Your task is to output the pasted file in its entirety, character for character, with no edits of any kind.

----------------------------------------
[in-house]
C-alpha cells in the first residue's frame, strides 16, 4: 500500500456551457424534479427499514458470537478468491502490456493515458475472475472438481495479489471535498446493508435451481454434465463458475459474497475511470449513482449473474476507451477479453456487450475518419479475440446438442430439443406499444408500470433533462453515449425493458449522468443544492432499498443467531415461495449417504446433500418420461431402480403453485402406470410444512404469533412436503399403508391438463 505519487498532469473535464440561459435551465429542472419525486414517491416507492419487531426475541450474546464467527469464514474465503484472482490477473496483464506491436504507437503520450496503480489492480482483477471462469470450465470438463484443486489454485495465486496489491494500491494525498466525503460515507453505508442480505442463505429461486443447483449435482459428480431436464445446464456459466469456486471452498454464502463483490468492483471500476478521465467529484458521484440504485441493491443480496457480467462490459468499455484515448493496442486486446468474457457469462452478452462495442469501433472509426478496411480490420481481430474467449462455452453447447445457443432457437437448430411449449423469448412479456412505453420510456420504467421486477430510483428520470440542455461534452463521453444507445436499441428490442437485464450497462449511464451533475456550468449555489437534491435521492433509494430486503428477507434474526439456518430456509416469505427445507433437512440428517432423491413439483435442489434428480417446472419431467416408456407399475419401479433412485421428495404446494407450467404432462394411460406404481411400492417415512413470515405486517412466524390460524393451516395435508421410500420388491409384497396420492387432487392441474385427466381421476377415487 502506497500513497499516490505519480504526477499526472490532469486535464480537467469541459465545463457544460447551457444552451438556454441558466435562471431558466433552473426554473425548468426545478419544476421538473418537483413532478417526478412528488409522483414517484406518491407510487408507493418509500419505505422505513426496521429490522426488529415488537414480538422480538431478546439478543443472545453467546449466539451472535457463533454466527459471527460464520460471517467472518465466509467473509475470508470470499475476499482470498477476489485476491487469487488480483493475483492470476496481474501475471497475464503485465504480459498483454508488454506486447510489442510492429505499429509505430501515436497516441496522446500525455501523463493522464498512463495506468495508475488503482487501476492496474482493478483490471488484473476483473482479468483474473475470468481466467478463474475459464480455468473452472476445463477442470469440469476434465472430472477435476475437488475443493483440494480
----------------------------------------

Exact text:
[in-house]
C-alpha cells in the first residue's frame, strides 16, 4: 500500500456551457424534479427499514458470537478468491502490456493515458475472475472438481495479489471535498446493508435451481454434465463458475459474497475511470449513482449473474476507451477479453456487450475518419479475440446438442430439443406499444408500470433533462453515449425493458449522468443544492432499498443467531415461495449417504446433500418420461431402480403453485402406470410444512404469533412436503399403508391438463 505519487498532469473535464440561459435551465429542472419525486414517491416507492419487531426475541450474546464467527469464514474465503484472482490477473496483464506491436504507437503520450496503480489492480482483477471462469470450465470438463484443486489454485495465486496489491494500491494525498466525503460515507453505508442480505442463505429461486443447483449435482459428480431436464445446464456459466469456486471452498454464502463483490468492483471500476478521465467529484458521484440504485441493491443480496457480467462490459468499455484515448493496442486486446468474457457469462452478452462495442469501433472509426478496411480490420481481430474467449462455452453447447445457443432457437437448430411449449423469448412479456412505453420510456420504467421486477430510483428520470440542455461534452463521453444507445436499441428490442437485464450497462449511464451533475456550468449555489437534491435521492433509494430486503428477507434474526439456518430456509416469505427445507433437512440428517432423491413439483435442489434428480417446472419431467416408456407399475419401479433412485421428495404446494407450467404432462394411460406404481411400492417415512413470515405486517412466524390460524393451516395435508421410500420388491409384497396420492387432487392441474385427466381421476377415487 502506497500513497499516490505519480504526477499526472490532469486535464480537467469541459465545463457544460447551457444552451438556454441558466435562471431558466433552473426554473425548468426545478419544476421538473418537483413532478417526478412528488409522483414517484406518491407510487408507493418509500419505505422505513426496521429490522426488529415488537414480538422480538431478546439478543443472545453467546449466539451472535457463533454466527459471527460464520460471517467472518465466509467473509475470508470470499475476499482470498477476489485476491487469487488480483493475483492470476496481474501475471497475464503485465504480459498483454508488454506486447510489442510492429505499429509505430501515436497516441496522446500525455501523463493522464498512463495506468495508475488503482487501476492496474482493478483490471488484473476483473482479468483474473475470468481466467478463474475459464480455468473452472476445463477442470469440469476434465472430472477435476475437488475443493483440494480